Later, the yeshiva administration appointed Rabbi Yosef David Shub (Binyamin Moshe the Slaughterer's son-in-law). Finally, Rabbi Aharon from Khomsk, a great scholar, joined the yeshiva as its head, and invited Rabbi Eliyahu Velvel Altvarg (Chaim Ber, the bricklayer's son) to teach at the yeshiva.

        The yeshiva, which had good students who later excelled in the large yeshivas existed from 1905 until the outbreak of World War I in 1914.


My first trip to America

        A few years before World War I, I had the idea to go to the United States. In those early days, a trip to America was easy. All you had to do was think about it, and you went. During the 4 months I was in the United States, my family wrote me begging me to return home. So one day I just appeared back in Drohitchin. Since people didn't know I left, they also didn't know I had returned. When I went to the Old House of Study, I found the rabbi, R. Isaac, teaching a page of Talmud.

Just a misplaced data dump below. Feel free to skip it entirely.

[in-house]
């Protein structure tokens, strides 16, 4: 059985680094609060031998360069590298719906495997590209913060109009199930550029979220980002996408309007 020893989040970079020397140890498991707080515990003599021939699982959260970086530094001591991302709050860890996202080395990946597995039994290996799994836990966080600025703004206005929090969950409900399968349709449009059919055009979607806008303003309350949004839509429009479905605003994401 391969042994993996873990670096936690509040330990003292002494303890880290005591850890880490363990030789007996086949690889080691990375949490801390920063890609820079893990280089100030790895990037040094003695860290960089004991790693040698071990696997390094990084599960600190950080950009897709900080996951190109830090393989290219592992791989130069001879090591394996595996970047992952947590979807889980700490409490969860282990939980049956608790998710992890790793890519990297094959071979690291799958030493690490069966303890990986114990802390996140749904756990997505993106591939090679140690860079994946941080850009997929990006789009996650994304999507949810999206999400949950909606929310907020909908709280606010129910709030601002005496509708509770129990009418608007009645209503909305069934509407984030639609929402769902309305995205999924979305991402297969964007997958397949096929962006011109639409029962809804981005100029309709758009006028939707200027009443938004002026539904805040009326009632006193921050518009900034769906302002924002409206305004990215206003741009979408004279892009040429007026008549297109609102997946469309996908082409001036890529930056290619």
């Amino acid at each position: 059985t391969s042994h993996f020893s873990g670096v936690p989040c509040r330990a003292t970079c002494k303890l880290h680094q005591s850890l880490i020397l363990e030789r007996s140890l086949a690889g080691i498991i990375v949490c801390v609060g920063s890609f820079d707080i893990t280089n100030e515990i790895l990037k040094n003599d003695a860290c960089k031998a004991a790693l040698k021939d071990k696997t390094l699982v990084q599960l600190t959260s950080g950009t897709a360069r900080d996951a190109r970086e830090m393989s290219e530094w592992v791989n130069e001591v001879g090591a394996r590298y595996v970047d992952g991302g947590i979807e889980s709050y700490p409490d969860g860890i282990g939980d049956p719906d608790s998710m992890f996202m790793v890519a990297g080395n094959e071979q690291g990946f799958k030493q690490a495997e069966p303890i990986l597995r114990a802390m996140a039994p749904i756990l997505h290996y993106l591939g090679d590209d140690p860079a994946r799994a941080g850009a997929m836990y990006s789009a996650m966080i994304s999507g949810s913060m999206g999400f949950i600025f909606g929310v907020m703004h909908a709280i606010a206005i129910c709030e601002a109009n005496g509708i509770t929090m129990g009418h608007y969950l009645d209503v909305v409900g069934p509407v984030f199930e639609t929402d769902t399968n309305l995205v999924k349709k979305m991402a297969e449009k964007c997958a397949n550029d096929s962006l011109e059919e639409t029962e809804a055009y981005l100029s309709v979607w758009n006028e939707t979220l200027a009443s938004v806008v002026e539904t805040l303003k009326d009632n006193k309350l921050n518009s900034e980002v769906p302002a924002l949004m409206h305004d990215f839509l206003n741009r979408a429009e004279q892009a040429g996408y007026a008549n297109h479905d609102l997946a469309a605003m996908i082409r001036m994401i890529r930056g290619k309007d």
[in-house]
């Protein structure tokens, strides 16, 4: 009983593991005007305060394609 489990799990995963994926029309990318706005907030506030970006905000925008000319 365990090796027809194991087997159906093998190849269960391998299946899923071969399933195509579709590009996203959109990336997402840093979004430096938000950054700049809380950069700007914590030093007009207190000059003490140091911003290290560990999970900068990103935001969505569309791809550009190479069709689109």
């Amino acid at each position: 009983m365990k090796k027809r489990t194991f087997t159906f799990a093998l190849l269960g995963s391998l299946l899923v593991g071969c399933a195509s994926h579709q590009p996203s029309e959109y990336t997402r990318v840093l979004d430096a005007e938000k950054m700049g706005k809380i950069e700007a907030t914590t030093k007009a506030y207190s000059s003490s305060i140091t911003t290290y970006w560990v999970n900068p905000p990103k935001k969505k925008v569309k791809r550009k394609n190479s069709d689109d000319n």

Previous Page  | Next Page

This material is made available by JewishGen, Inc. and the Yizkor Book Project for the purpose of
fulfilling our mission of disseminating information about the Holocaust and destroyed Jewish communities.
This material may not be copied, sold or bartered without JewishGen, Inc.'s permission. Rights may be reserved by the copyright holder.

JewishGen, Inc. makes no representations regarding the accuracy of the translation. The reader may wish to refer to the original material for verification.
JewishGen is not responsible for inaccuracies or omissions in the original work and cannot rewrite or edit the text to correct inaccuracies and/or omissions.
Our mission is to produce a translation of the original work and we cannot verify the accuracy of statements or alter facts cited.

  Drogichin, Belarus     Yizkor Book Project     JewishGen Home Page

Yizkor Book Director, Lance Ackerfeld
This web page created by Lance Ackerfeld

Copyright © 1999-2024 by JewishGen, Inc.
Updated 10 Dec 2001 by LA